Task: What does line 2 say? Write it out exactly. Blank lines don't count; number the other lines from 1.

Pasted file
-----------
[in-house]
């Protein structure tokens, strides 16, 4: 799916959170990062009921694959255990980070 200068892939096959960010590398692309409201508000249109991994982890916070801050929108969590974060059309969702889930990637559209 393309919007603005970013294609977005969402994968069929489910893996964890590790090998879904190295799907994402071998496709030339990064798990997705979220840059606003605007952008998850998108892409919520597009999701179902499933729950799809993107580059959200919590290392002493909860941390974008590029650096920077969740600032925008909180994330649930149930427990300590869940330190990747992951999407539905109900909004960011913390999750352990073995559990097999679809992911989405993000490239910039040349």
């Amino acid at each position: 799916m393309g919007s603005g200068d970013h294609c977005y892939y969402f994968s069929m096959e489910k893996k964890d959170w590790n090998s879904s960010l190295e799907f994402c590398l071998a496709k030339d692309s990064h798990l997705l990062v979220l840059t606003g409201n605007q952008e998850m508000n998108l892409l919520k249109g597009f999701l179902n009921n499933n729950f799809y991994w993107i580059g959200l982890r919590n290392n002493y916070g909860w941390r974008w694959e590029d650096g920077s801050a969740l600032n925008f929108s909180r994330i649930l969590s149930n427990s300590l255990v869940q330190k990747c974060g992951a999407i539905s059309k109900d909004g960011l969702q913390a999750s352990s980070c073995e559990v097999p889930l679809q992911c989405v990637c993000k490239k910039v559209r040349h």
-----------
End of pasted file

């Protein structure tokens, strides 16, 4: 799916959170990062009921694959255990980070 200068892939096959960010590398692309409201508000249109991994982890916070801050929108969590974060059309969702889930990637559209 393309919007603005970013294609977005969402994968069929489910893996964890590790090998879904190295799907994402071998496709030339990064798990997705979220840059606003605007952008998850998108892409919520597009999701179902499933729950799809993107580059959200919590290392002493909860941390974008590029650096920077969740600032925008909180994330649930149930427990300590869940330190990747992951999407539905109900909004960011913390999750352990073995559990097999679809992911989405993000490239910039040349």